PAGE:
During the tour, we sample spicy Mizuna mustard leaves and sweet-tasting tender young collard greens and gab about recipes for radishes: thinly sliced with olive oil, salt and pepper, then roasted in the oven. Now everyone is eager to harvest the colorful Easter Egg radishes for dinner.
Across the road from the school is a horse stable where Jeremy now owns a horse named Mississippi Dreamer. The manure from the stables is utilized in the farm’s compost operation. Taylor eagerly recounts the recipe: “We get the horse manure and add banana peels and coffee grounds. Then we mix it up. Let it sit for a while. Once it’s ground up, we put it on the plants and it gets them energized.” Jeremy smiles and says, “That’s the teaching piece, the learning experience, as it all connects.”
Across town in Cypress at Sampson Elementary Stephanie Baker from Ready to Grow Gardens agrees that “giving students the opportunity to notice and discover rather than pointing out is where the real learning happens.” For 14 years Baker has been building school gardens to teach elementary children about growing food and science objectives.
During a third grade class lesson, the students are learning about the importance of soil as it relates to the current district Earth Science objectives, landforms and erosion. In the center of each table are black rocks, fresh green lettuce from the school’s garden and older fallen leaves. The students are encouraged to explore the objects and relate what they see and feel.
“Today, we are going to learn the recipe for soil,” Baker declares. Students enthusiastically grab pencils to write the recipe. But first they must learn about decomposition and weathering before the final product, humus. Mrs. Long, a third grade teacher, says: “It’s amazing. I learn something every week.”
This is the first week back after the holidays and everyone’s first peek at the garden. Squeals of delight burst forth at how large the cabbage and lettuce have grown. Before Christmas the children participated in a Salad Party. A female student declares, “That lettuce was the best.”
Meanwhile, monarch butterflies chase overhead and across the yard and a group of boys exclaim: “Look, an assassin bug!” Delight fills the air.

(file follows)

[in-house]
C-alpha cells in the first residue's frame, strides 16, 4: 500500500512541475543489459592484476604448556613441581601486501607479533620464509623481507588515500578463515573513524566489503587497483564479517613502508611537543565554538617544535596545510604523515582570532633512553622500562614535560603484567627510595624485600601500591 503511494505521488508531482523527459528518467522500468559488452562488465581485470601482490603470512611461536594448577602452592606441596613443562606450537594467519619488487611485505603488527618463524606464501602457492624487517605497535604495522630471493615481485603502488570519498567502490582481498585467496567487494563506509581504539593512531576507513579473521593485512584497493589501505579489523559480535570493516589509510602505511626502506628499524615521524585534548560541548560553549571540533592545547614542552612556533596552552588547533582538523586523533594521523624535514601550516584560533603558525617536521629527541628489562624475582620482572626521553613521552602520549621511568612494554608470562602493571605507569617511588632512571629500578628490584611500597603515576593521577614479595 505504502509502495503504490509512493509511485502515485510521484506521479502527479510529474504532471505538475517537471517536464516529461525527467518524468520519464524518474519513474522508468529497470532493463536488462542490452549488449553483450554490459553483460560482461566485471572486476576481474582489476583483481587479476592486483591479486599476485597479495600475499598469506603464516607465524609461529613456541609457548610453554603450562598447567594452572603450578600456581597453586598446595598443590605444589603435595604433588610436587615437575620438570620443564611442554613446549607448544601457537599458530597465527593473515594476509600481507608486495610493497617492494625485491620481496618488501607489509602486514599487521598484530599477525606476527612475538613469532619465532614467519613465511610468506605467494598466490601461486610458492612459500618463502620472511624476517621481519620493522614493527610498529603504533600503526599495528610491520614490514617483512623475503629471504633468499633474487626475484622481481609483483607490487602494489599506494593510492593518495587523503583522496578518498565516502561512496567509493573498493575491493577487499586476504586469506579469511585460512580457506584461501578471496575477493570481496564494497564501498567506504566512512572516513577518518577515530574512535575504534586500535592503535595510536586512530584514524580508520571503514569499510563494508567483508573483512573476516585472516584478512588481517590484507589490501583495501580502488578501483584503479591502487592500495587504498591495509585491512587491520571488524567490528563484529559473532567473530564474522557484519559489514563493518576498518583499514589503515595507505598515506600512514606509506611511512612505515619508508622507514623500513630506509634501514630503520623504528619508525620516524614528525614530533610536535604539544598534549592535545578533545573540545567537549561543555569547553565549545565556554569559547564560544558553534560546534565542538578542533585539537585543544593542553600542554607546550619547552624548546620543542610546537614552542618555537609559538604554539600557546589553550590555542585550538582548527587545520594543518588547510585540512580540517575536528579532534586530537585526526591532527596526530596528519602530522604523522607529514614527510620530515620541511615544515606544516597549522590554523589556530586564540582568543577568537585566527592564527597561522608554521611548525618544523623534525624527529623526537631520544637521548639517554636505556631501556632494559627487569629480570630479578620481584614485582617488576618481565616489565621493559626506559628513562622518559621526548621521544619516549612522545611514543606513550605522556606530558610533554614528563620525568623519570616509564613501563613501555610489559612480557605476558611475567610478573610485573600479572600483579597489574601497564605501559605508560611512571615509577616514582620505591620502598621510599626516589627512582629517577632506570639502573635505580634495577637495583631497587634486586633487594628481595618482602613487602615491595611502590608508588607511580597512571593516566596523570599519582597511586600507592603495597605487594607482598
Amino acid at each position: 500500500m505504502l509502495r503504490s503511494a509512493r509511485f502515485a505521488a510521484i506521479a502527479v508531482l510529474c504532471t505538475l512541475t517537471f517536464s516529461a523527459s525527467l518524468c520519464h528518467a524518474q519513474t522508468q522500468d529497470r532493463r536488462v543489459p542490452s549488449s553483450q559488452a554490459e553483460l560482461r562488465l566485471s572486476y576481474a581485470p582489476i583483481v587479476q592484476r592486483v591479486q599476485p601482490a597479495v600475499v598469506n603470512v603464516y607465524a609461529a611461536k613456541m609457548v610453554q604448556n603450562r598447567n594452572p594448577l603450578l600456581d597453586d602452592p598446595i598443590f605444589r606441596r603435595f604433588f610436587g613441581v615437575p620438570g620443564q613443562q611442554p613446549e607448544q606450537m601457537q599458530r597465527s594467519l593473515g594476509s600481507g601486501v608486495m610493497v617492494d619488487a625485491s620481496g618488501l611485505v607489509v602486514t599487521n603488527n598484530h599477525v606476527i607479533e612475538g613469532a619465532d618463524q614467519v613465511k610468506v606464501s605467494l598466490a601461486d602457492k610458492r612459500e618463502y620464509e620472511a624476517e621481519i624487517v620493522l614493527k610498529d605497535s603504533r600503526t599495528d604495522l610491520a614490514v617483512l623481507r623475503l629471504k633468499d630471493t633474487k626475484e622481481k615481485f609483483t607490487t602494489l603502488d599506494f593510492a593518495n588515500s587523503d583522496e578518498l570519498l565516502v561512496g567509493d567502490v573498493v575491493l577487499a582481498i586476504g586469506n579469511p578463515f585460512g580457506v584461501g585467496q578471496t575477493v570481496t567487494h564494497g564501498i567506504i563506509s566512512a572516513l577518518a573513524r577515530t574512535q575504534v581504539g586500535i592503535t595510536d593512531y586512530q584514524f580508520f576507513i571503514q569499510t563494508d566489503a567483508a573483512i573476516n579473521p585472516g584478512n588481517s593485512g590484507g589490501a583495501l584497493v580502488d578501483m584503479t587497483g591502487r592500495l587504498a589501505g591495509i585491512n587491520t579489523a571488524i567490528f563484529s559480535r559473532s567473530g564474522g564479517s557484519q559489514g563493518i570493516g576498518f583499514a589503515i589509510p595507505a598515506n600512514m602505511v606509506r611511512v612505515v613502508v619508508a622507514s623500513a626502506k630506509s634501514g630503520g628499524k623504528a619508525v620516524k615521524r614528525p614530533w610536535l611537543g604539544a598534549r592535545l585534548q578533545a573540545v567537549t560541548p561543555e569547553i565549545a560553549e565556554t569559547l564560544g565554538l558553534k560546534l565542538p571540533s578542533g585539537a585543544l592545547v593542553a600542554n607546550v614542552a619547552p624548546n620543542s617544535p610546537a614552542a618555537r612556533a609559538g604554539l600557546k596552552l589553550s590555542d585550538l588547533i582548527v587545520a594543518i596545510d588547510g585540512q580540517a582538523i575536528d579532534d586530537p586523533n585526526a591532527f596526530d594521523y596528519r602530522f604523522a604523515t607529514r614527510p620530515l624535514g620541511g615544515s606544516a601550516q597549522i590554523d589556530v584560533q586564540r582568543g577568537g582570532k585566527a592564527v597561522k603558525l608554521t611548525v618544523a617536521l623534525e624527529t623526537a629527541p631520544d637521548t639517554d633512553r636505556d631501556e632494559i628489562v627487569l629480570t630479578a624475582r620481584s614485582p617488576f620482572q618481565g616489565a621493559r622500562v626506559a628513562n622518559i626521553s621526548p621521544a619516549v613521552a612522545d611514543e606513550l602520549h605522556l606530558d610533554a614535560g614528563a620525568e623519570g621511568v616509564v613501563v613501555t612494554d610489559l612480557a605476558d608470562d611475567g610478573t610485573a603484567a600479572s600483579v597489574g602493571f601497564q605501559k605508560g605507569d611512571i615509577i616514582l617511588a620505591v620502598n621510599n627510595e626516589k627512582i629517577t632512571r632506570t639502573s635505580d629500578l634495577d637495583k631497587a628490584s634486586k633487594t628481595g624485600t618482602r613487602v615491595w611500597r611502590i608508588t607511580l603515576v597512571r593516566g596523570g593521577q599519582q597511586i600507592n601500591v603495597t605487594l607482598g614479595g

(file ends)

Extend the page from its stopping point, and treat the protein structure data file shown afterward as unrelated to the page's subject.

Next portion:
Today the students are harvesting carrots planted months ago. The garden bed is filled with wispy lace-like foliage. Baker directs teams of five to search for carrot tops the size of a quarter to ensure proper harvest. Another student locates a ladybug in the collected vegetables and promptly moves it to the native perennial bed. Noticing my enchantment, Baker proudly reveals the students’ appreciation for pollinators and garden insects.
“These students have tagged wild monarch butterflies for scientific research. We do an entire unit on the importance of pollinators in the garden.” Class is almost over. The children are thrilled waving their luminous orange treasures high for all to see. Before dismissal, the students take time to quietly ruminate and journal about their experience, what they learned and list the fruits of their labor.
Land in the urban environment can support local neighborhoods with food production and serve as outdoor classrooms to teach the youth the importance of agriculture. Urban farms and school gardens help develop the youth’s appreciation for the soil, plants and the natural flavors of homegrown vegetables and fruits, helping them become future advocates of sustainability and quality in farming.
Once-student, now-mentor Jeremy Peaches believes, “We are not only creating the learning aspect by teaching the kids and being hands-on but actually developing the business and commercial side. So the whole agricultural aspect is not only from farm to table but how else can we benefit from this? We can be sustainable, conserve more and give back to the community and our families. Four and a half years ago we started with a dream. Now we hope to be a model for Houston and the Sunnyside community.”